Thoughts on: “Ten Arguments for Deleting Your Social Accounts Right Now” by Jaron Lanier

Social media companies needs us to keep returning to them and to make this happen they collect data about us. That data is used to give us more of what engages us the most and in that way creating wealth for the platforms.

The problem is that what engages us most are content that evokes fear, anxiety and outrage. And that’s what we get!


📝 BUMMER Platforms: Service like Facebook, Twitter and Instagram are “driven by a business model in which the incentive is to find customers ready to pay to modify someone else’s behavior.”.

📝 A key point to remind yourself about: For services like a Facebook, we are the product, not the customer.

📝 We talk to our BUMMER connected products like they where humans, but it works even better if we do it in a way that makes you behave more like machines. (I.e. me interacting with my Google Assistant 😂)

📝 Podcasts are still not BUMMER. They are made by real people that are known to the listener. They are build on a sense of personality and context. It’s also harder for the listener to jump from one audio snippet to the next.


⚖️ VERDICT:

This short book only scratched the surfaces of the problematical issues social media brings to the table but does so in a good way!


If you want to get more depth with social media, clickbaiting and algorithms then read these books:

📖 Trust me I’m lying – Ryan Holiday.

Media manipulation and Fake news.

📖 21 Lessons for the 21st century- Y. Harari

How to live in a society of algorithms.

📖 The Shallows: What the internet is doing to our brains – Nicholas Carr

How the internet is changing the way our brains works.

📖 So you’ve Been Publicly Shamed – Jon Ronson

Social media and the renaissance of public shaming.


What book would you add to the list above? 🤔


3/5

Favorite Books of the Year 2018: 21 Lessons for the 21 century

What Harari has done here is quite a feat. He has squeezed what could easily been a series of books into one volume, covering topics like:

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▪️The resurrection of nationalism.

▫️What to do in a post-jobs world.

▪️The opportunity cost of fighting terrorism.

▫️Why we need a deep understanding of suffering and how to attain it.

▪️What should we teach our kids in school to prepare the for the future?

▫️How to live in the age of biotech, algorithms and AI.

▪️Is religion still relevant?

▫️Do we need a whole new ideology to deal with the problems of the 21st century when liberalism just wont cut it anymore?

▪️Culturism vs. Rasism.

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The book is relevant, nuanced and sometimes frightening.

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How do I plan do dig deeper into the themes covered in this book in 2019?

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I will read ‘Future Presence’ early next year. It’s about human connection in a future of virtual reality.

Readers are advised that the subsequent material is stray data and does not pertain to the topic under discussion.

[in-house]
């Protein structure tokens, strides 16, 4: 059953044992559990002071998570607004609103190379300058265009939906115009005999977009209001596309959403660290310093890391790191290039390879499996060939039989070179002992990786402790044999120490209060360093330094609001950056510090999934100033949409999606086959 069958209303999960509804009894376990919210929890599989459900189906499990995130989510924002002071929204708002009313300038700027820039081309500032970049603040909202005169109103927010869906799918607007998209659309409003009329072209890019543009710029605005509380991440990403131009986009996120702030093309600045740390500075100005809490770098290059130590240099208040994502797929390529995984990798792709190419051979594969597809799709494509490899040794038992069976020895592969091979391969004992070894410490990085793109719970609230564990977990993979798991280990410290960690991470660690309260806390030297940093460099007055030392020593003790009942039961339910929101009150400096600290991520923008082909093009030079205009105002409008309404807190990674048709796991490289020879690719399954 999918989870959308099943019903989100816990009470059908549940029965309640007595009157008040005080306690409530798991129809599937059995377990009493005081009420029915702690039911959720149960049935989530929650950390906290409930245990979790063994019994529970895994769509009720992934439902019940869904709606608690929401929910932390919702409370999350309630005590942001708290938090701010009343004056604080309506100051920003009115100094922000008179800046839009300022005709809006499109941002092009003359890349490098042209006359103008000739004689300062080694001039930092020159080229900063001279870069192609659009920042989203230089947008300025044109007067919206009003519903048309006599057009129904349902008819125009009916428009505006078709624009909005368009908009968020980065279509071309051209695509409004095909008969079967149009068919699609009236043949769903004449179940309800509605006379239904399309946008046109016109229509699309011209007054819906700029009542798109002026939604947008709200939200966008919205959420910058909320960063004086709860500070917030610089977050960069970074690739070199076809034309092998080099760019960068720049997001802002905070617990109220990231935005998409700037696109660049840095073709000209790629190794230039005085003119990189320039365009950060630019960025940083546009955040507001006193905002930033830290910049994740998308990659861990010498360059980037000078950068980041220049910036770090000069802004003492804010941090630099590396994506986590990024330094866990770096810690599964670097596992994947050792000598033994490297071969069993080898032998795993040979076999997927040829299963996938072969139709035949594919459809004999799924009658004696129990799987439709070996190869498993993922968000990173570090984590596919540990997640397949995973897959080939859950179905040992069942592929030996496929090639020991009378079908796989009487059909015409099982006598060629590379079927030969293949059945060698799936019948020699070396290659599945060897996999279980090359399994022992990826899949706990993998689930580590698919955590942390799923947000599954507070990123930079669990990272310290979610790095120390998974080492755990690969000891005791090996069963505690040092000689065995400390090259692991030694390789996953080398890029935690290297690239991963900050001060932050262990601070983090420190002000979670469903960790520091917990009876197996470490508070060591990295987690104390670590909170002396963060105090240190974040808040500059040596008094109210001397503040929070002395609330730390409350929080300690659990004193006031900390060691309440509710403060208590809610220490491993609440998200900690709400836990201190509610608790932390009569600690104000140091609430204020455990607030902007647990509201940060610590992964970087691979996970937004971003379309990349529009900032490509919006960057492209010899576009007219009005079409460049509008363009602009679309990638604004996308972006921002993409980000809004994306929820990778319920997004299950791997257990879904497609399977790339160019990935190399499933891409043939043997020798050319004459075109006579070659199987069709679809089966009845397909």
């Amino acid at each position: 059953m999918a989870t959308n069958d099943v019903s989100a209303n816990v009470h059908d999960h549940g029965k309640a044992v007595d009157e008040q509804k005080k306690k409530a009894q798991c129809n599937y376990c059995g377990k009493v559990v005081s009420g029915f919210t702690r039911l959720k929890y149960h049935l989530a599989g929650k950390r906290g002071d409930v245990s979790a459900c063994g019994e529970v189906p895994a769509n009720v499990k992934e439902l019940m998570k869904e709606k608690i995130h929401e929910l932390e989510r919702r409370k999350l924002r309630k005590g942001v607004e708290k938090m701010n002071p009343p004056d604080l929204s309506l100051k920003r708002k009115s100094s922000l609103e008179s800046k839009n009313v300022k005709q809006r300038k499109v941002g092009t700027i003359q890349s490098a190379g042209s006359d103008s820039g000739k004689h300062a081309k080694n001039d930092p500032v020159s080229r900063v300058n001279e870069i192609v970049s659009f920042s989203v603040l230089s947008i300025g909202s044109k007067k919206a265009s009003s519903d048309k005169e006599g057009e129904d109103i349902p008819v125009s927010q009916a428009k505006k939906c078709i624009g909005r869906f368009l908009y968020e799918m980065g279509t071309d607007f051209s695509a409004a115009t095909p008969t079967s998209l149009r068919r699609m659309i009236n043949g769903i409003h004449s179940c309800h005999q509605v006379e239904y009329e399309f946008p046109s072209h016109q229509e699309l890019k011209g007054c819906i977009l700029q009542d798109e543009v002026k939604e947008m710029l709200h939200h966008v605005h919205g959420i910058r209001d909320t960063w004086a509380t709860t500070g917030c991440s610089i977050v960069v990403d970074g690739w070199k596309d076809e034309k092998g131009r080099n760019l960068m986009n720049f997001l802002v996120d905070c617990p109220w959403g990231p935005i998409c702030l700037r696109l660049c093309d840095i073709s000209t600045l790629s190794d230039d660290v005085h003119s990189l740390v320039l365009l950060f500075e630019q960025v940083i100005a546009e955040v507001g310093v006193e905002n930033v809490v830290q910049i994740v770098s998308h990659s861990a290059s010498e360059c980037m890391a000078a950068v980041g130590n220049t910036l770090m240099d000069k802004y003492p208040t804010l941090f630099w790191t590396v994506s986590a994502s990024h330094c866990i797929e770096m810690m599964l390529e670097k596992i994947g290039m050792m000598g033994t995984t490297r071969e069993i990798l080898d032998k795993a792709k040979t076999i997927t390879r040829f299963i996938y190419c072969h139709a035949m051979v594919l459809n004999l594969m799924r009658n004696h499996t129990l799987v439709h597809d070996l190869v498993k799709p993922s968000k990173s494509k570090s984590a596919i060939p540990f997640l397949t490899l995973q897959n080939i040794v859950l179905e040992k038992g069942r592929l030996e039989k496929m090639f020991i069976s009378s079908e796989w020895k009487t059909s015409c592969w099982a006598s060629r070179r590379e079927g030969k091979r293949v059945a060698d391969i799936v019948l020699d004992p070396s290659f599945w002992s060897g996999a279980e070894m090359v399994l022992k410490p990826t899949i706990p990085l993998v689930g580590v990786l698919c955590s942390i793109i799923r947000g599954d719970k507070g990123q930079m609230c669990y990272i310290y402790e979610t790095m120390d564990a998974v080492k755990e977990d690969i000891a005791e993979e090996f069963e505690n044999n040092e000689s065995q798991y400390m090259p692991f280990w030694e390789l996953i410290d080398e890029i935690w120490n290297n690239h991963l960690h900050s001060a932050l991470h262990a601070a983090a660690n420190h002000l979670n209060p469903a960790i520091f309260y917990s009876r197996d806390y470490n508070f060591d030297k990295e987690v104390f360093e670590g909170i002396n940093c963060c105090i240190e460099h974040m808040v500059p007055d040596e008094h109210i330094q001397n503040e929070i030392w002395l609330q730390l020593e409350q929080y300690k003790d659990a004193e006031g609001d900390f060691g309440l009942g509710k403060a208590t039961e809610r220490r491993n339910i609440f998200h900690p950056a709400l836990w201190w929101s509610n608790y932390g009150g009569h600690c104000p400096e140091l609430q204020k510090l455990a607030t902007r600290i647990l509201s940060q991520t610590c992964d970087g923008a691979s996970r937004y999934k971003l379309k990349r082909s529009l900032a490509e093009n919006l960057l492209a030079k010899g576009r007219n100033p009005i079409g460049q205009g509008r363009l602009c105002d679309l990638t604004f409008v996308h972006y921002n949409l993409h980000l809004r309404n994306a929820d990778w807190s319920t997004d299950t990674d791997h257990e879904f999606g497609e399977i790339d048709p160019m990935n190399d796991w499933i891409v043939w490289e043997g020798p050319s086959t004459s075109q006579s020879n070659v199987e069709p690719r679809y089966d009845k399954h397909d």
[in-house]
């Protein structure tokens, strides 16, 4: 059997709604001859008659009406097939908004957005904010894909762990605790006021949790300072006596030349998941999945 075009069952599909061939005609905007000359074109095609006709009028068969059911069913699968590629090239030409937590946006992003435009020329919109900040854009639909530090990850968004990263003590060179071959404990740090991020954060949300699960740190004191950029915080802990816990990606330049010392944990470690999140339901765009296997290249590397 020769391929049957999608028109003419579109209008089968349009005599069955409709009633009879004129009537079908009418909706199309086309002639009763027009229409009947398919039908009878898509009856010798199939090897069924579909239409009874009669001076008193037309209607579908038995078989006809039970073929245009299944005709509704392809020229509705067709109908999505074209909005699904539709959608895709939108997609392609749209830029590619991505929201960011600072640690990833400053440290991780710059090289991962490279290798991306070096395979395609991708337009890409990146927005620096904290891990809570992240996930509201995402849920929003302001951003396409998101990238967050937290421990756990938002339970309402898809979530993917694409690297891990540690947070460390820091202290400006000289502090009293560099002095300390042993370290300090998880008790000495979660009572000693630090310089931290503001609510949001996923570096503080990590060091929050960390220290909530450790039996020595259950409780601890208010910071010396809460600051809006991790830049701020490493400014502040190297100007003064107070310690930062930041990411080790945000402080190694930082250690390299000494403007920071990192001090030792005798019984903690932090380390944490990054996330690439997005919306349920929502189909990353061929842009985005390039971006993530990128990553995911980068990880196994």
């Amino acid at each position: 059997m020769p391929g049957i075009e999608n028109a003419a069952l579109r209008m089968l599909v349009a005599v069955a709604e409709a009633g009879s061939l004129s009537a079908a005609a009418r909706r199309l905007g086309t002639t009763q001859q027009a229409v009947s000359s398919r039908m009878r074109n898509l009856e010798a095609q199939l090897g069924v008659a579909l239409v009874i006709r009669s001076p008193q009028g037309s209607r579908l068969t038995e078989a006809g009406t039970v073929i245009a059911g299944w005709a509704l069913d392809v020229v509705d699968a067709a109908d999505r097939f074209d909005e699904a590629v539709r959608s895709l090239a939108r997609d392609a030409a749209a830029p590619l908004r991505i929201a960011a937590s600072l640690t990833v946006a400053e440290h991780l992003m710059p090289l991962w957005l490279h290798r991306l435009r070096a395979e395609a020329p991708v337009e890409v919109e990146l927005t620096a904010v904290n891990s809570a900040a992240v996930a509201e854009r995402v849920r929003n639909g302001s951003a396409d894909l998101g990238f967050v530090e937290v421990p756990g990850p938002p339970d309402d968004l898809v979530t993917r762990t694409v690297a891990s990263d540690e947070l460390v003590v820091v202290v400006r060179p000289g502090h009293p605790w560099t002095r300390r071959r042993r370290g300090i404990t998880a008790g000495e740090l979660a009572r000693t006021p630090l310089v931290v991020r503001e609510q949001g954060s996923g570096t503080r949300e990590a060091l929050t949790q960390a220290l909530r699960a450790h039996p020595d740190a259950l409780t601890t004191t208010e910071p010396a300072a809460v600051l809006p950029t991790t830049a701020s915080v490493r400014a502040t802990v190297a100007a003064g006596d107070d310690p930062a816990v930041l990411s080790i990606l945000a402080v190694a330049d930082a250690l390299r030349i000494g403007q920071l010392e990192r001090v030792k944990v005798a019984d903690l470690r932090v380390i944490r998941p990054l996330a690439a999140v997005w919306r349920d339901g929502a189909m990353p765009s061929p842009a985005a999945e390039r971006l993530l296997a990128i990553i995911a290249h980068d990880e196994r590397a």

Read the full list of favorites or check out previous lists right here!

“Sapiens”, “Homo Deus” and “Now 21 Lessons for the 21 Century”. REVIEW.

While his other books, Sapiens and Homo Deus, focused on the past and the far future – this book focuses on the present and mankind’s immediate challenges.

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Topics are ranging from how to deal with disruptive technologies, the resurrection of nationalism and the relevancy of religions. Harari wants to shine a light on the fact that we are lacking new idea systems that are capable to help us navigate these new and trying times. Liberalism and the other old ideologies just won’t make the cut anymore.

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📝 The opportunity cost of fighting terrorism is that the money could have be used to fight other threats; like global warming.

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📝 Disruptive technologies will likely create a new “worthless class” of billions. Marxism might make a come back when jobs are being threatened, one might think? But Marxism presumes that the workers labour is of value. That probably won’t be the case with advancements in automation.

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📝 Protect humans not jobs. Finding meaningful pursuit for humans is the most important problem to solve in a future without jobs.

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📝 You don’t need religious text to be moral. Apes learned to take care of the poor and weak well before the Bible told them so.

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📝 “If you want reliable information, pay good money for it.” 👌🏻

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A whole bookshelf worth of topics is crammed into one small volume, which becomes a problems when each chapter deserves its own book.

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Harari don’t have a solution for all the issues. He offers the same advise that wise people and sages always have: sit down on a cushion and observe your sensations. Know thyself, and get to know suffering deeply enough so that you can act in a way that reduces it both your life and in the life of others.

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4/5

 

Review (4/5) – Get the Book!

Check out my reading lists for more great books!